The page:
However, we settled into a bar here, had a chat and then headed back to our airbnb for a quick shower before going out for the final meal of our holiday. As has become almost traditional, Thibault booked a highly rated sushi restaurant "near our airbnb". Well when he checked, it really wasn't that near at all. It was 45 minutes at Thibault's marching pace. It did take us across a  lot of the nicer suburbs of Seattle, which I would have liked to have captured on camera but Thibault's relentless pace left me no time to take a snap, so I just to admire the houses and parks in passing, while panting.

Anyway, we made it to Sushi Kappo Tamura just about in time for our booking. As it was a little out of the way, and it was 4 July weekend, the place wasn't full. And the waiter took us under his wing, ie persuaded us to effectively let him choose what we would eat with a hint as to what we liked. And to be fair it was really good.

 I even finished off with a couple of ice cream concoctions (which were much more disappointing than the rest of the meal).

Overall a delicious meal after which we were both in a good mood. So good that Thibault even relented and ordered an uber rather than make me climb back up the hill replete with raw fish. Of course it came at a price. Nearly £240, which is rather more than I normally pay for a meal out.

But then it was our last meal of the holiday, and it left us feeling on a high, so in my book it was worth it.

Which leaves me to reflect on our fortnight's vacation. Only real regret was not just sticking to Canada. We could have had a very happy fortnight just between Calgary and Vancouver, either doing the journey we did on a more leisurely basis, or adding some other places, like Vancouver Island, Victoria or Prince Rupert.

Then we would have missed Portland and Seattle, neither of which would have been much of a loss, but also Mount Rainier and the Oregon Coast, and our night in Astoria, which all would have been sad to miss. I think Thibault concluded that while he liked cities, he didn't really like American ones. Whereas we both liked hiking around and seeing the grandeur of North American landscapes. But most gratifying in a way for me is that we got on perfectly well the whole holiday, and once again finished as good friends as we started. Even though it took a lot of good food and wine to achieve that.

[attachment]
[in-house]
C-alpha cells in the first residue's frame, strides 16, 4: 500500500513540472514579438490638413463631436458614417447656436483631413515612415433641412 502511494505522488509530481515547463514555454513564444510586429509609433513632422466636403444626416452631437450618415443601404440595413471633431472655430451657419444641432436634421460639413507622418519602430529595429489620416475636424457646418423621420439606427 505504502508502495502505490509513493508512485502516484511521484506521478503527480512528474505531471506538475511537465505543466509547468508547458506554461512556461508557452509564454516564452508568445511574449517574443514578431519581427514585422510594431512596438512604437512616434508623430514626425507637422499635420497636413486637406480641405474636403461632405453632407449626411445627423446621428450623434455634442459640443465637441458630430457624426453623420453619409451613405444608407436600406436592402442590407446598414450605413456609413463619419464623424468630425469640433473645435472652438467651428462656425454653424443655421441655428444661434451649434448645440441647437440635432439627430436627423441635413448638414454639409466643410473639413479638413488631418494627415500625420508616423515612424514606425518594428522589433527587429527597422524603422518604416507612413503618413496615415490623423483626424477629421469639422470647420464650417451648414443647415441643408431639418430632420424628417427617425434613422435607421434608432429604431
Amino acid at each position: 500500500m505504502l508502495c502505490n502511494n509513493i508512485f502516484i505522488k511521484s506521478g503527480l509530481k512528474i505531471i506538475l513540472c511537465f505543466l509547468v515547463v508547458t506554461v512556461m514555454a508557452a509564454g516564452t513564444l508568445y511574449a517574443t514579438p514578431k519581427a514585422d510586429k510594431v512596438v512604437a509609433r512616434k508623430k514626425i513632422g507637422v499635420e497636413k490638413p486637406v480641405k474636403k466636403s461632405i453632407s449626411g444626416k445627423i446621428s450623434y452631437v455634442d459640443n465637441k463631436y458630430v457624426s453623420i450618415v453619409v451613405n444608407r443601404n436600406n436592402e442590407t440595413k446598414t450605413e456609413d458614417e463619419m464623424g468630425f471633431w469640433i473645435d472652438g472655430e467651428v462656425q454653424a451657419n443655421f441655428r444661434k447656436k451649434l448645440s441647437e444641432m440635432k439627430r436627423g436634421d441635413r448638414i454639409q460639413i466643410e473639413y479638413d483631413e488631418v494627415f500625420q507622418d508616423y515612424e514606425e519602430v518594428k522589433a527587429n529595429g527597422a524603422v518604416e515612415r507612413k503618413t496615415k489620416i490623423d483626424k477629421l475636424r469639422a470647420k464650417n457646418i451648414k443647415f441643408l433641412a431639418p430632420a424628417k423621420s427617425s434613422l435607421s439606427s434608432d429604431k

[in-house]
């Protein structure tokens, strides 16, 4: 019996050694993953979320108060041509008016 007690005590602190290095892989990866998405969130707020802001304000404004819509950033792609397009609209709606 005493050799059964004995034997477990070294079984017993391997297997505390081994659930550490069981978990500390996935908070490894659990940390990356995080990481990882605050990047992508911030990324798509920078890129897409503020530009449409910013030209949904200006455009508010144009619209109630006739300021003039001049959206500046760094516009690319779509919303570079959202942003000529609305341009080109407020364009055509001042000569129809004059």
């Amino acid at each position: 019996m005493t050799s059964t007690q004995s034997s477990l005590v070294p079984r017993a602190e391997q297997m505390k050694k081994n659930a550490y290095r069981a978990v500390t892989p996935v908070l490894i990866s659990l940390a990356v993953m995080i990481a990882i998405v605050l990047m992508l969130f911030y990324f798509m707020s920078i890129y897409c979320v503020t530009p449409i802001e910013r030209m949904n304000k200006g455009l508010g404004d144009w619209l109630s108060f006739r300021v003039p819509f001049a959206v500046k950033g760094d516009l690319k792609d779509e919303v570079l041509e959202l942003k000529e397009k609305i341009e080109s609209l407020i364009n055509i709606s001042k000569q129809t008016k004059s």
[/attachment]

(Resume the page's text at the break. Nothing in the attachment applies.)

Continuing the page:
Although I am no nearer to improving Thibault's execrable taste in music. Still there is always our next road trip. Planning that one already. Watch this space.

Sunday, 16 July 2017

Astoria - Olympia -Seattle

Holiday nearing its end - this was or last day with our trusty SUV.

Coming out of Astoria I got sent out by Thibault to photograph this sign - best place name of our vacation - Dismal Nitch.

Our lunch stop on the way to Seattle was at the State capitol, Olympia. A fine choice. We stopped in the park by the lake with capitol building in front of us. 

 After a nearby lunch we walked around the lake, which was a bit further than we anticipated but pleasant enough.

So the car went back to the airport car rental and we got the quite nifty shuttle into town.

Our airbnb turned out to be in the gay/Bohemian suburb of Seattle, Capitol Hill, and up a hill it was. But its drawback was getting entry at all. With a phone call we got someone round who basically said the door was "sticky" (ie after unlocking you needed to put your shoulder to it!).

Clearly this was being run as a rental business. It wasn't very well equipped, but it served our purpose.

So then we walked into Downtown, which was quite a walk but at least downhill.

A walk along the Waterfront seemed sensible.

  But it was hot and crowded, and the touristy waterfront was tacky touristy. But we found a classy bar outside on one of the piers, and felt all the better for it.

Nearby was a sculpture park, so we wandered around that before dinner at a restaurant Thibault had booked earlier.

 This was restaurant with a view on one of the piers, but was another classy affair, with nice views of the setting sun across the Bay, and good seafood. Our bill came to £230, but at least it was a nice meal in a nice place. And it lifted our spirits as Seattle had rather disappointed us.